“You’ve Always Been Kind to Me”

“Do not let your assumptions about a culture block your ability to perceive the individual, or you will fail.”
– Brandon Sanderson

Something is bothering me. Bad.

So, recently there’s been some new temporary drama in our small town. (Drama? In a small town!? I know. Shocking.) Like all of the others before, this one will get dander up, split us all into two camps of yay and nay, and then move the heck on.

Lather, rinse, repeat.

But while it’s here in all it’s ugly glory, I have something to say about it.

Recently, a member of our small town community posted a complaint about a movie playing at our local theatre.  She was distressed because the movie contained “a black man and a white man” who “are a couple and put a rainbow flag on the dog.”  She says she and her girls noticed this and realized they shouldn’t be watching it and that “the world needs God.”

Okay.

If you know me at all (or if you don’t, you’re about to), you’ll know that this does not sit well with me.  As a lifelong advocate of equality, a very rebellious former church goer, and the friend, family, and mother to members of the LGBTQ family, I saw this post and FUMED.  I don’t know this woman (or at least I didn’t think I did). I’m not from this small town and don’t tend to know who people are like they seem to know who I am. (A big mouthed redheaded liberal showing up in a conservative southern small town tends to garner attention…who knew?) So not only did I share this woman’s comments on social media (she herself said that she was proud of her beliefs, so why would she mind my sharing them?), I also reached out to her privately.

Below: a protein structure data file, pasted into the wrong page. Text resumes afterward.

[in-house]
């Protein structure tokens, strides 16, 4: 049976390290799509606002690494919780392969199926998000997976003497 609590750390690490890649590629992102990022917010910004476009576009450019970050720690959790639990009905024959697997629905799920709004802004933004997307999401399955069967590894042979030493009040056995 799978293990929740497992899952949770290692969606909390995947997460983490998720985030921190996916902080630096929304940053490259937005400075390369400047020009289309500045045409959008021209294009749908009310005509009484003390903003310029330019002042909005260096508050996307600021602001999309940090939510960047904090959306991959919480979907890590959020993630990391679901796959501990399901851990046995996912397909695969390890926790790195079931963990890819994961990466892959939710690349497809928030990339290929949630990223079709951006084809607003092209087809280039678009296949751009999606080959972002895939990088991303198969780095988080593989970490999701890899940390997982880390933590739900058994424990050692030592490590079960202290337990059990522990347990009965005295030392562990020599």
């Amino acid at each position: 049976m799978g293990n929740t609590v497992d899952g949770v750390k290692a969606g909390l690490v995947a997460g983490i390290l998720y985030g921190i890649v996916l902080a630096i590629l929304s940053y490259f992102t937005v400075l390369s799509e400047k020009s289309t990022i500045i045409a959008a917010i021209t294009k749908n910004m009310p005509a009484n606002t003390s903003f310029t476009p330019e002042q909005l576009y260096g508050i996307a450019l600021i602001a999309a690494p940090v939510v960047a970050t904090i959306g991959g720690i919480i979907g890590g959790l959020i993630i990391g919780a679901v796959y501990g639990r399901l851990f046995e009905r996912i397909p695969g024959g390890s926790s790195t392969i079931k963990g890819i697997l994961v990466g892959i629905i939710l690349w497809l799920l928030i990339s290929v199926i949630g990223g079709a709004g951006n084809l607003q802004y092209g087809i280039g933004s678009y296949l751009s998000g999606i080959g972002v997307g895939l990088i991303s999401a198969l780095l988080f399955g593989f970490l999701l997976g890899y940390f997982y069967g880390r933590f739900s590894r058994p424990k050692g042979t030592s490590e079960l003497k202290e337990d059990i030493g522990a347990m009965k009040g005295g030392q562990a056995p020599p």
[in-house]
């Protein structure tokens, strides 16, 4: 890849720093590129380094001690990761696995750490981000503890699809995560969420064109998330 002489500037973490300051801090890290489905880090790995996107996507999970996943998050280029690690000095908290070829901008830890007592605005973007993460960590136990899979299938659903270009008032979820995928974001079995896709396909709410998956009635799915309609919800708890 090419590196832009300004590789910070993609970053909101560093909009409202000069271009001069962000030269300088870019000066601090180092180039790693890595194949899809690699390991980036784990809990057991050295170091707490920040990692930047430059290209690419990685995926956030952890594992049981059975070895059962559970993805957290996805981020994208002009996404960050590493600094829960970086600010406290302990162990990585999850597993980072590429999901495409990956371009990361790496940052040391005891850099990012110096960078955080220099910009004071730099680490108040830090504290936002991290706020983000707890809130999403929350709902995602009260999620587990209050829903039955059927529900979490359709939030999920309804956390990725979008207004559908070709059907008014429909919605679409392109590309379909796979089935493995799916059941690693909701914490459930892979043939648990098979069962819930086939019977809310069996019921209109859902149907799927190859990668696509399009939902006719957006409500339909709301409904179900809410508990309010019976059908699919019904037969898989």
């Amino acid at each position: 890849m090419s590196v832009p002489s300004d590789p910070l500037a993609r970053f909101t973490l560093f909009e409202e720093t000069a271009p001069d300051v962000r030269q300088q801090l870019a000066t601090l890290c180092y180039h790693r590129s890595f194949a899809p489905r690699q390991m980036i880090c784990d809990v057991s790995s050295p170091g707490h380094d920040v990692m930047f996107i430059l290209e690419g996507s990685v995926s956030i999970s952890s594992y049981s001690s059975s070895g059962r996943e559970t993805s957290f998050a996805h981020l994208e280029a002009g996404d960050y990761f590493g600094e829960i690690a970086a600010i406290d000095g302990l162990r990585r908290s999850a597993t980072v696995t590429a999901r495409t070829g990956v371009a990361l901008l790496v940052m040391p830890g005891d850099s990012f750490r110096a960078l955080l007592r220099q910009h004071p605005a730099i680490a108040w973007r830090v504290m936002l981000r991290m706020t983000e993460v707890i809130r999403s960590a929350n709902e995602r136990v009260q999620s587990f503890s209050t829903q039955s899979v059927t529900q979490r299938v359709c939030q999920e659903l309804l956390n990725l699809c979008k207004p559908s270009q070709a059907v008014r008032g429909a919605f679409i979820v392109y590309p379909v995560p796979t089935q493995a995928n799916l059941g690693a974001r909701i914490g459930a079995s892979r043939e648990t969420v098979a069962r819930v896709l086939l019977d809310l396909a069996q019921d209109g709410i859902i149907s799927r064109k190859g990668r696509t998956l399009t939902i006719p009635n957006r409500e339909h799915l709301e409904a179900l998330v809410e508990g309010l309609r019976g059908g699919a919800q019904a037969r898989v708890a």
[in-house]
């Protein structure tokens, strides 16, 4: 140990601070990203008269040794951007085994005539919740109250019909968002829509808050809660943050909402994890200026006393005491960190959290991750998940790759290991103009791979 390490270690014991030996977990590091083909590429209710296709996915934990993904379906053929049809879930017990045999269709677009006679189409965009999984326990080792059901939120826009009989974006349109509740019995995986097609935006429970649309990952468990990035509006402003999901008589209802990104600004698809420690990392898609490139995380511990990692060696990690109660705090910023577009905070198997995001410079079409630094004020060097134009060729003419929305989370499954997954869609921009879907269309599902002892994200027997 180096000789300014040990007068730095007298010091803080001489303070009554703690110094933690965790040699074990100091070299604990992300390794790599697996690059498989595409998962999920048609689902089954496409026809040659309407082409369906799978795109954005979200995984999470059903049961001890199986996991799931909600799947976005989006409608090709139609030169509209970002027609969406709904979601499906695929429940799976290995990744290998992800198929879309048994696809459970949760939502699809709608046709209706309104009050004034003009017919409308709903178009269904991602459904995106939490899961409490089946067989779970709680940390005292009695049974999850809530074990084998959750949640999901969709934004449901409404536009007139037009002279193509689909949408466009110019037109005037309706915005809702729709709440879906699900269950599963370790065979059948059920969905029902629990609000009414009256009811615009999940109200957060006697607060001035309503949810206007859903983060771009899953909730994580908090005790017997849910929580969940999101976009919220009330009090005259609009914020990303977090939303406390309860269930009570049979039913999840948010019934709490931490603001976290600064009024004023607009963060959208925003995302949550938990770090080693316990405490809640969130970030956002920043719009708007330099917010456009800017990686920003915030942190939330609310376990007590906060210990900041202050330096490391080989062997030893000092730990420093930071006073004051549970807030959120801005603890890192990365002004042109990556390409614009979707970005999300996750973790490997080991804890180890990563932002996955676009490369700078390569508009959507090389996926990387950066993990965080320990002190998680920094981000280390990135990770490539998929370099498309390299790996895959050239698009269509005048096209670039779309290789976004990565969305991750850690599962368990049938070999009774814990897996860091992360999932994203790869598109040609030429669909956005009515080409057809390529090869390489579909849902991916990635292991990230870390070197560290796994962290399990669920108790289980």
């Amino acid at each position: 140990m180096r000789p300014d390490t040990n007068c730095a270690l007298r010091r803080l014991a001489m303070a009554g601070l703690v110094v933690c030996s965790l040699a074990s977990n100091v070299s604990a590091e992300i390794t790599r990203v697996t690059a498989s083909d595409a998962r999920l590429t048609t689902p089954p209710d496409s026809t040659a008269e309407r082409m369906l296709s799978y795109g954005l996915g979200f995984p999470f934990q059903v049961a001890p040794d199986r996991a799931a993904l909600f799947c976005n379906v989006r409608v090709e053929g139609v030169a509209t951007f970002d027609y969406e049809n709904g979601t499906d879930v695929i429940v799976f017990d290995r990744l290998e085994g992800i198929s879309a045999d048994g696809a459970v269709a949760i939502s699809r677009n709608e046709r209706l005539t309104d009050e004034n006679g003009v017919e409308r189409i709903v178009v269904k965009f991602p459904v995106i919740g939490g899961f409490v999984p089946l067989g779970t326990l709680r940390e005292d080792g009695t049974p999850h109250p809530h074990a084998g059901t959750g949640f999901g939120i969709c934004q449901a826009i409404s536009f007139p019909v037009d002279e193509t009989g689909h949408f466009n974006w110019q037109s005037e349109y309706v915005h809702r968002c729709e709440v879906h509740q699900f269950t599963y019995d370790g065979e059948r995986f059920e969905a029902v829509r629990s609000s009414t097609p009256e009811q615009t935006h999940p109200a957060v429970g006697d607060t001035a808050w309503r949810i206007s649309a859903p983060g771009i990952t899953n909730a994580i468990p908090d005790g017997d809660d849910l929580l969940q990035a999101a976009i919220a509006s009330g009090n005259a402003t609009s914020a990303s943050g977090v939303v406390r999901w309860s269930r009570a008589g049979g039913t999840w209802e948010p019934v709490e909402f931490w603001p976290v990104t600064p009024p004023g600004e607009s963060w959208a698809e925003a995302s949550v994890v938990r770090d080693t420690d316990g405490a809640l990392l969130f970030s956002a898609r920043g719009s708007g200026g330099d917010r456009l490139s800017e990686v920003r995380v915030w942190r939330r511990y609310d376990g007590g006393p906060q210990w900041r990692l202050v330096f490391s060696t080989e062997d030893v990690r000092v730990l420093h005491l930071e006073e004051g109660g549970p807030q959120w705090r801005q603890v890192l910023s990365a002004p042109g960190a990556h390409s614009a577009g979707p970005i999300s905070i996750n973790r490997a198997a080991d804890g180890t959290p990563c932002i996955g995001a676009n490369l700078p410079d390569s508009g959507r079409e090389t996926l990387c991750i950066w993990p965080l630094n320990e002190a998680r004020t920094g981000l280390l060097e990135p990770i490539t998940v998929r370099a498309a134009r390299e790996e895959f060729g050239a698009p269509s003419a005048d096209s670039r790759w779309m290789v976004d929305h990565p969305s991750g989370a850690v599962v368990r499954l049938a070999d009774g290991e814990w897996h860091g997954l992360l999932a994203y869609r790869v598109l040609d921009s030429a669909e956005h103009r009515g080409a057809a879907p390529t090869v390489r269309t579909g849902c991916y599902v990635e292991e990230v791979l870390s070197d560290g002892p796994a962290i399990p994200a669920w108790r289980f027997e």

I mean, what could go wrong, right?

Ha.

Honestly, it wasn’t that bad. I sent her a picture of my beautiful, brilliant, bright ray of sunshine daughter so that she would know who she was teaching her daughters to hate.  I told her all about how successful my girl is and how she’s working her way through college with the biggest heart you’ve ever seen on a person. And I told her that her relationship with her girlfriend is going on its fourth year, which is something not many teenagers can say. She responded to let me know that she “knew who my daddy was” (sigh. She did not.) and that I should be ashamed of “bashing” her like this.  I responded to let her know that I’ve never said one negative word about her, only shared HER words. (I mean if she’s so proud of her stance, why does she care that her public post was shared?)  And then kindly reminded her that she does not “know my daddy” and that I’m not even from here but whatever.  (My daddy already knows I’m an ass, there’s nothing she can tell him that he hasn’t been trying for 40 years to fix.)

But then came the kicker.

She said, “I have seen you at the checkout line [I’m working a part-time job as a cashier], and you’ve always been kind to me, as I have been to you.”

And you know what?  She’s right.

She’s right.